An hour a day: World Health Organisation issues first guidelines for kids' screen time

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No sedentary screen time for babies, WHO said.

Babies younger than one year old should not be exposed to any electronic screens, according to new guidelines by the World Health Organisation.

Issuing its first such guidelines, the WHO has recommended the limit for two-to four-year-olds is an hour a day - or less is better. That includes, watching TV, using smartphones or tablets, and playing video games.

A stock image of a child using a laptop
New WHO recommendations on screen time
AAP

The guidelines emphasised that young kids need to be physically active and get enough sleep.

“Achieving health for all means doing what is best for health right from the beginning of people’s lives,” WHO director-general Dr Tedros Adhanom Ghebreyesus said.

“Early childhood is a period of rapid development and a time when family lifestyle patterns can be adapted to boost health gains.”

The recommendations focus on passive viewing and the WHO said healthy habits go a long way in preventing obesity and other diseases later in life.

“What we really need to do is bring back play for children,” Dr Juana Willumsen, WHO focal point for childhood obesity and physical activity, said.

Girl playing outside
Girl playing outside
New York Times

“This is about making the shift from sedentary time to playtime, while protecting sleep. “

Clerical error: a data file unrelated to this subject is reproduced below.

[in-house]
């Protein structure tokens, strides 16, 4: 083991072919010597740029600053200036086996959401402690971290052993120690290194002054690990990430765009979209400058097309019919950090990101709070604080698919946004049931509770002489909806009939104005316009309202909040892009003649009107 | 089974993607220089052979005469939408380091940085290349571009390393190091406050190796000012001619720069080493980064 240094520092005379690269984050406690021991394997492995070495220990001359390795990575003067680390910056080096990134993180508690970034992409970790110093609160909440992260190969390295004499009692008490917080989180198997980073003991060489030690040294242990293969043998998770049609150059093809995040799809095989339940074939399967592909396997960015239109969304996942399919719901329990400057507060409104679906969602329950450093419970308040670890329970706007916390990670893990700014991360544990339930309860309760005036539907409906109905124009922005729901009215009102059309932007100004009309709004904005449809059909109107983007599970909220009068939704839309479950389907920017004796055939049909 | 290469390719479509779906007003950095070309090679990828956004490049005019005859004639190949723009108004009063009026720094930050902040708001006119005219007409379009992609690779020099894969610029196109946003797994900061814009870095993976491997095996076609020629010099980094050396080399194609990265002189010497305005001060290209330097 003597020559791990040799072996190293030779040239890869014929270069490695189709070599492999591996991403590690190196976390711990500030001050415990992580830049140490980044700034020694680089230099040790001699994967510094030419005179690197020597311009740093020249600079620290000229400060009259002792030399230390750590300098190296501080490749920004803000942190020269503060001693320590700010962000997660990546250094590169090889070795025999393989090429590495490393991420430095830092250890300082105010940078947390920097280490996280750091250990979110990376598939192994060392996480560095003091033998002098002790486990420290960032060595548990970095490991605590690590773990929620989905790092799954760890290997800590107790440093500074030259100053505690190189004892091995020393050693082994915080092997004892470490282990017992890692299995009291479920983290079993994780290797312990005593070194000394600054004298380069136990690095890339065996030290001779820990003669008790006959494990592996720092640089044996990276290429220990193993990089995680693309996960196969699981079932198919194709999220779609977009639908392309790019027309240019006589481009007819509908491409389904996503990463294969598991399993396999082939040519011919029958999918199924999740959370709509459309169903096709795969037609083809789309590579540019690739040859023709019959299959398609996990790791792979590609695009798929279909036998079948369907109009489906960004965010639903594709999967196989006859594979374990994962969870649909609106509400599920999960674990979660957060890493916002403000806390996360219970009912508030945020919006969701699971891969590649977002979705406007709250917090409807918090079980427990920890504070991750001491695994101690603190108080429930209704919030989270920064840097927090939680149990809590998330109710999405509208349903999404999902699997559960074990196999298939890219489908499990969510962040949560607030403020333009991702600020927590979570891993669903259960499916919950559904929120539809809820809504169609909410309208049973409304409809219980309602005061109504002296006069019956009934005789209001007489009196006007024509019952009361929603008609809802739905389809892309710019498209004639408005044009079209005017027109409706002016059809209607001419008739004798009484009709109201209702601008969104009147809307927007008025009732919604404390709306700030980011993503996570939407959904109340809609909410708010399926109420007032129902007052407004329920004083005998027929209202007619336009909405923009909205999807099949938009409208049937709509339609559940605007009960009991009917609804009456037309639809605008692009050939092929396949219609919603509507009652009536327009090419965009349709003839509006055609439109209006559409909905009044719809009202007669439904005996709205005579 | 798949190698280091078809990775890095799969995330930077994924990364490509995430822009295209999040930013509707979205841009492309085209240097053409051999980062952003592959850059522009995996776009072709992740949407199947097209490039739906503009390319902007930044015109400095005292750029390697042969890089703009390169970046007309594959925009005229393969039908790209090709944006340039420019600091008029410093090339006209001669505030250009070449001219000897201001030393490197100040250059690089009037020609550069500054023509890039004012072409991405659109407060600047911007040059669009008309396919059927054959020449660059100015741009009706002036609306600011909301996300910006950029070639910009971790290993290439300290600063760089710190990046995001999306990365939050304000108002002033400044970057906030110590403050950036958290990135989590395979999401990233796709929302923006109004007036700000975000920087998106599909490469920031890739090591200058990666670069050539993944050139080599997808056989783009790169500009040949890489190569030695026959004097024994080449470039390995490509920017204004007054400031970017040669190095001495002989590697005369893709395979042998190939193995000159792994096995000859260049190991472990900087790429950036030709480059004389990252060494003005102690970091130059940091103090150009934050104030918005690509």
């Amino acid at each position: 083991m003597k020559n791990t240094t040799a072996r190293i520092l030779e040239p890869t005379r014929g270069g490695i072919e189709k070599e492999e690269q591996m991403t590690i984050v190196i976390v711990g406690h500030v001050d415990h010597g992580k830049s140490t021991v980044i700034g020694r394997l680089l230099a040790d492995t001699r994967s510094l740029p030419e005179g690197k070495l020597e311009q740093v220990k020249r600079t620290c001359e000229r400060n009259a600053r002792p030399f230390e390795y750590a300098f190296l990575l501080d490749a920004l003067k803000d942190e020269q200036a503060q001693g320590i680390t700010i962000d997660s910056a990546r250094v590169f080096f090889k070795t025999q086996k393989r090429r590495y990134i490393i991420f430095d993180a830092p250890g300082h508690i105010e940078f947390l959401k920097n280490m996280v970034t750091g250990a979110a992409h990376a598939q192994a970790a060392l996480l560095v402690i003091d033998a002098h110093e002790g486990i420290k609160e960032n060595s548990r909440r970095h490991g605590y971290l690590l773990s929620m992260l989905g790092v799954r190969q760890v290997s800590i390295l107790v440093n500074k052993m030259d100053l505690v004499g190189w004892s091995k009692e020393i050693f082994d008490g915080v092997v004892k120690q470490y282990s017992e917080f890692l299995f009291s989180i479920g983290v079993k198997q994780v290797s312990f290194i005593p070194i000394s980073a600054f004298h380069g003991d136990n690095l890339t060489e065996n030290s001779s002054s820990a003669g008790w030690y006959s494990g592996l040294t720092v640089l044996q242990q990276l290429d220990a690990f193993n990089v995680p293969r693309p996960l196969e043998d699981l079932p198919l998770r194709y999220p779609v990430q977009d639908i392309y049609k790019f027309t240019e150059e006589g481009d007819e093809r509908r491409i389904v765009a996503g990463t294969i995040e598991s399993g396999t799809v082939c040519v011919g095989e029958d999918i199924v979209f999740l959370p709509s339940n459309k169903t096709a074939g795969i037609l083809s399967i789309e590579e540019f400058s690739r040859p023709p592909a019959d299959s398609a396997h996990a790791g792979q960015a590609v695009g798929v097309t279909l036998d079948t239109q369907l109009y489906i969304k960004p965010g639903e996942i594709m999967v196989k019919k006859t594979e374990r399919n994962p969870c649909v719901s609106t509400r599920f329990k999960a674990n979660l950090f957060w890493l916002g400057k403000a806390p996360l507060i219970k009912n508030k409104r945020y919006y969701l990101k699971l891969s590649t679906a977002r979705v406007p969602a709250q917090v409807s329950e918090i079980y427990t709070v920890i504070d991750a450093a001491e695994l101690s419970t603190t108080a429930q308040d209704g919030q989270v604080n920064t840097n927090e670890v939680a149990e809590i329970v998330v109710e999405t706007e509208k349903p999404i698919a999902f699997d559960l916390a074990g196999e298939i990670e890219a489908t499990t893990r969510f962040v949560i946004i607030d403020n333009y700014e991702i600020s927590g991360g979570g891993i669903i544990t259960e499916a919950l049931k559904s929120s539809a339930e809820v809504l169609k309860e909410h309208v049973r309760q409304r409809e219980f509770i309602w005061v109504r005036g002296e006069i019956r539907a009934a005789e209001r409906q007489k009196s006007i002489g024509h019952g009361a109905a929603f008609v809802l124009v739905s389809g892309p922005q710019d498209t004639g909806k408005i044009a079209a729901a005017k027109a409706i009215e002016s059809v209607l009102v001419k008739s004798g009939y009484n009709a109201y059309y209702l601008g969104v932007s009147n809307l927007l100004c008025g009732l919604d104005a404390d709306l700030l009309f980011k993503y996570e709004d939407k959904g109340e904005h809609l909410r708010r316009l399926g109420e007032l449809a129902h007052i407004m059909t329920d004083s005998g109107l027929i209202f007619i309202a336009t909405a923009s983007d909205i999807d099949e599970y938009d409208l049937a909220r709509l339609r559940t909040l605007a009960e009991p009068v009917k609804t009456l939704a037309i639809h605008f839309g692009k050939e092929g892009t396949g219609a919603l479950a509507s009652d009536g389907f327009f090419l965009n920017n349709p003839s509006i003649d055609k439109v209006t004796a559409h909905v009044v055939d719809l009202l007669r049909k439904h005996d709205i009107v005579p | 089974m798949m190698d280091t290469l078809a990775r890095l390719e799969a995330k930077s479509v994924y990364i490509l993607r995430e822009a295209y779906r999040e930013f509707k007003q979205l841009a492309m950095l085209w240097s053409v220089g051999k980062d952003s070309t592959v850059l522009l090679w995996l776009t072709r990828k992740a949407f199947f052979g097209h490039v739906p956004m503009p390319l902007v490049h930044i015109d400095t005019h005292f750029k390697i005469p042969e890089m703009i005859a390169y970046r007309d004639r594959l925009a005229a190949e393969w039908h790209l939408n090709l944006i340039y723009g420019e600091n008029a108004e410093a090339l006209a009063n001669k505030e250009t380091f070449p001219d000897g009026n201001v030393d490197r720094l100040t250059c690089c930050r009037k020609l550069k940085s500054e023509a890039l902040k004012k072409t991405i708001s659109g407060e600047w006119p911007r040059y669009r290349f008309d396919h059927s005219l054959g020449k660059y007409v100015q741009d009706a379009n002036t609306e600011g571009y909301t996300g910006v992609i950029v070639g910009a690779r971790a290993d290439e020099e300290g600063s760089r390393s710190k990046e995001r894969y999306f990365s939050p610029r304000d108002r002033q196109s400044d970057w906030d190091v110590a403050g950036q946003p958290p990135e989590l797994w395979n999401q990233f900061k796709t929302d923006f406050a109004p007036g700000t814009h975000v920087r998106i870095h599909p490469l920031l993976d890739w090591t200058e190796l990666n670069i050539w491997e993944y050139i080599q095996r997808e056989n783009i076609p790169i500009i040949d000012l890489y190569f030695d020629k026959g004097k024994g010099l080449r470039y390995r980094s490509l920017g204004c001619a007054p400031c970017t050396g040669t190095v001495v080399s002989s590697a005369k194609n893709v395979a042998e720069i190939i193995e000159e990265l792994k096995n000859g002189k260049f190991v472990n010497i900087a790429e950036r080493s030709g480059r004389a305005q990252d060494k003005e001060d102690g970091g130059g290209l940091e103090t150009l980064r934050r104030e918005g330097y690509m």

Effects of screen time

The guidelines were issued in light of a growing body of research into the effects of screen time on kids.

Some fear that too much screen time reduces the time kids spent connecting and engaging with their caregivers, which is seen as crucial for their social and emotional development.

Others said there could be a negative effect on brain development.

The UN agency recommended that when children were sedentary, “engaging in reading and storytelling with a caregiver is encouraged”.

The WHO also stressed that children aged one to three should have at least three hours of physical activity and not be constrained in a stroller, car seat or carrier for more than one hour at a time.

Children gazing at tablets and laptops
Children gazing at a laptop and tablet
SBS

It also recommended that children aged one to two should have 11 to 14 hours of sleep, and kids aged two to four ten to 13 hours a day, including daytime naps.

Other recommendations

In Australia, the current recommendation is for no more than two hours of screen time per day for children, with screen time not recommended for children under two.

The American Academy of Pediatrics discourages media use, except for video-chatting, for children younger than 18 to 24 months.

It also recommends children aged two to five years limit screen time to one hour per day of high-quality programming.

In Canada, screen time for children younger than two is not recommended.

The UK has no such guidelines and the country's Royal College of Paediatrics and Child Health said there was little evidence screen use for children was harmful in itself.

Read the full guidelines: https://www.who.int/news-room/detail/24-04-2019-to-grow-up-healthy-children-need-to-sit-less-and-play-more

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